In a balanced Economy – no one sector has an unfair advantage over another. In our economy, the Banks have total control over the economy and our Politicians. This is why only 8% of what they lend goes into productive investments. The alleged Banking Reforms are a joke, giving seven years to water them down into business as usual – assunming they’ll be any small or medium sized businesses in seven years. The ICB was made up of Bankers – and their findings and recomendations will help Bankers and no one else.

    There’s a word that describes our political system (etc).

  28. David Langley
    Posted May 10, 2012 at 1:16 pm | Permalink

    I seem to remember at school something about the lowest common denominator. It seems to me that particularly with the EU, the lowest common denominator is millions of people who will soon be in thrall to Germany. A lot will try and escape to the UK where their skills combined with their cheapness to hire will be very attractive to employers who do not really care how they live or what on as long as they turn up for work.
    Looking at the Indian young who are eager to work here and technically are far superior in many cases to our young, it is not suprising that they are also acceptable to employers. I live near Astra Zeneca and the daily work bus is full of Indians and Asian who rightly are seeking the better life. (etc etc) I cant complain as most of the specialists and registrars who treat me come from the Indian and Pakistani sub continent. My dentist is Asian and all the smaller local shops are staffed by persons of Indian or Asian origin. If the BNP ever won we would be in trouble for quite a time.

  29. Barbara Stevens
    Posted May 10, 2012 at 1:30 pm | Permalink

    I wasn’t impressed with the Queen’s speech on bit, it lacked anything to tackle growth. As for jobs for our own, we’ve heard that before, yet, he’s telling the Indians they can come here to work, the fact is the electorate don’t want them. Why is it that politicians fail to understand plain English and ignore what they are told by those who elect them? I’m sick to death of (recently arrived migrants-ed) taking jobs, housing, and using our services we’ve paid high taxes to maintain when they arrive. Why should they have the right to use them? Of course we all know the interfering EU will tell us we have to do this and that, but we can say NO. We said NO loud enough to Hitler in 1939 and were prepared to stand up for this nation. It appears the politicians we have now are weak, and lilly livered, and whatever they keep preaching about won’t change minds. Cameron is good at lecturing, and bad at listening. We want a referendum on the EU, let alone the House of Lords, I find it insulting this can be suggested but the former ignored. Its time we had politicians who did what we want and not what they want and their party directs. Oh I forgot, the Conservative party is at odds with Cameron is it not?

    • Conrad Jones (Cheam)
      Posted May 11, 2012 at 11:48 am | Permalink

      There has been independent reasearch on the Housing Market which suggests that Housing Stock has kept up with Population Growth. The Government is quite happy for us to think that immigration is responsible for lack of affordable Housing.

      There is an interesting lecture given by Toby Lloyd who works for ‘Shelter’.
      He explains that the lack of affordable housing is not as a result of mass immigration but of mass expansion of Credit by Banks into the housing Market.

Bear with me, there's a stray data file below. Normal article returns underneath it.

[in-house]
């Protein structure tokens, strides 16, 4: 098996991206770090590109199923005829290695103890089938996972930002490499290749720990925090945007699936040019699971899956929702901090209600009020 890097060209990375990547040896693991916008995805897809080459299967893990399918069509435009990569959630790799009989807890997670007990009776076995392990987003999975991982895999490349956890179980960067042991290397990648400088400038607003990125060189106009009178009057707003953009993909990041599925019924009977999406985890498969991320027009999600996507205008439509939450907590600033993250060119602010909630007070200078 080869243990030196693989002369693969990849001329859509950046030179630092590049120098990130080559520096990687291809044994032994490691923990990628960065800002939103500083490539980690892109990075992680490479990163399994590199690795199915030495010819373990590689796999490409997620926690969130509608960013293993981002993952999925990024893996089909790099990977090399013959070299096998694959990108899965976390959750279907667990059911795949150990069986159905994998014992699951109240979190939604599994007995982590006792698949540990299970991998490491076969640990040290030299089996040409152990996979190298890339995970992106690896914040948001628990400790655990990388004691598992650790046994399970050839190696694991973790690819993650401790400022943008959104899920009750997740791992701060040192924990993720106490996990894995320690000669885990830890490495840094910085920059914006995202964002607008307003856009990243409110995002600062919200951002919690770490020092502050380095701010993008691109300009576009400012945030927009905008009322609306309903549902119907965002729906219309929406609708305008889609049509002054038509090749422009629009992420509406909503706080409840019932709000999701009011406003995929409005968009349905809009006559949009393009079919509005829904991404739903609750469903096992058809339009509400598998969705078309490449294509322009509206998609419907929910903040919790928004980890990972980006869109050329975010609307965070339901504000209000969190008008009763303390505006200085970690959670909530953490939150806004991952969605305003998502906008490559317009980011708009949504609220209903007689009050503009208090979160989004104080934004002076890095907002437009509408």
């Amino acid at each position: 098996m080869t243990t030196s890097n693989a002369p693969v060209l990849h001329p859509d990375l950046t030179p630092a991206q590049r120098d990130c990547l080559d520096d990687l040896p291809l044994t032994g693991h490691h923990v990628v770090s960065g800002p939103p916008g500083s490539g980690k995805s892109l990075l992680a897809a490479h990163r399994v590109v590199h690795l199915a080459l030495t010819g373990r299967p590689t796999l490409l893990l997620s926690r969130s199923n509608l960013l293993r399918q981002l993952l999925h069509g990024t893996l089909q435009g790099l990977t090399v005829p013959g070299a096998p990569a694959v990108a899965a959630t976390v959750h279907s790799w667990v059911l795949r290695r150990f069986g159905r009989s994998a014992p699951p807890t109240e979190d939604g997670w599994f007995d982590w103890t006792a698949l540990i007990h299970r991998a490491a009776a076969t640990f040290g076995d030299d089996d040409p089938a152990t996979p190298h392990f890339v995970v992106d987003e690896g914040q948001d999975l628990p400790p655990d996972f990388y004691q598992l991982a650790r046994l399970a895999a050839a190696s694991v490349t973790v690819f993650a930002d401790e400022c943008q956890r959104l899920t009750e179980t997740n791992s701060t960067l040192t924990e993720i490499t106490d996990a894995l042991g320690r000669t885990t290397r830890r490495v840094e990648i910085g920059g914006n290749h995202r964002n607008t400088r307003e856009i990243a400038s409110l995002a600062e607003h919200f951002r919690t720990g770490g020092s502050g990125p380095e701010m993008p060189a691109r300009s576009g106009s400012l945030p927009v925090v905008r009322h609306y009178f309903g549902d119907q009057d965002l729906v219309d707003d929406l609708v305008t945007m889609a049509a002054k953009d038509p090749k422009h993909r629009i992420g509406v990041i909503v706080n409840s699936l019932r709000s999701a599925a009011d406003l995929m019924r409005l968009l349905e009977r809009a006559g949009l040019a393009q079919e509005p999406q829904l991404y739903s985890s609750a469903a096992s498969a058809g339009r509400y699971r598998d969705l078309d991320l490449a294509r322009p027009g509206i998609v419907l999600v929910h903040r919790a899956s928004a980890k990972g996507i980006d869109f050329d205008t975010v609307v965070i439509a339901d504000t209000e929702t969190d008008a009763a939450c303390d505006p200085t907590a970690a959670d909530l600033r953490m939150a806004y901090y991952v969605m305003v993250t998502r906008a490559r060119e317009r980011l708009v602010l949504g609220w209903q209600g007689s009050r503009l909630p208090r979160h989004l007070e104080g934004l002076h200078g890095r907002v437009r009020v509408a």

Senior Politicians will acknowledge that Credit Expansion affected the Housing Market but will not accept it is the cause of excessively priced Housing, which attracts speculators inot the Housing Market for pure profit motives. They still point to simple fluctuations in supply & demand economics as there junior researchers tend to peddle this tale.

      David Cameron suggested that everyone shuold reduce their debts by paying off their credit card debts. In fact, he was going to suggest we pay off all our debts. That sounds a sensible thing to do, and with a sound money system, it would be. However, he forgot – or didn’t understand; that most of our money supply (Bank Deposits) is debt based. If we all pay off our debts, we have no money and we will still owe money on our National Debt.

      When Banks lend money – they create new Bank Desposits, when we pay our debts off, this money is removed from the money supply.

  30. Rebecca Hanson
    Posted May 10, 2012 at 1:31 pm | Permalink

    “The school reforms require patient and purposeful execution and follow up.”

    No, no, no, no, no. The theories of the benefits of free markets in education have been completely invented by Gove and co. They totally contradict both the reality and the grounded theory of the organisation of state education in an established system with responsibility to all children.

    They are starting to do tremendous damage which will rapidly escalate and they need radical surgery right now.

    • Bazman
      Posted May 10, 2012 at 5:36 pm | Permalink

      Another false market created to bleed the taxpayer and the user.

    • Lindsay McDougall
      Posted May 10, 2012 at 10:52 pm | Permalink

      One thing that has already done tremendous damage is the dumbing down of our A level system. A few years ago it had got to the point where a modern A level maths question was an exact replica of an O level maths question of 40 years ago. You can blame Michael Howard for introducing school league tables if you like. A more realistic cause was the loss of control of the examination system. Organisations like the Northern Universities Joint Matriculation Board (NUJMB) used to set exams with a view to deciding what % should pass and what % should fail; employers need a means of sorting out the sheep from the goats.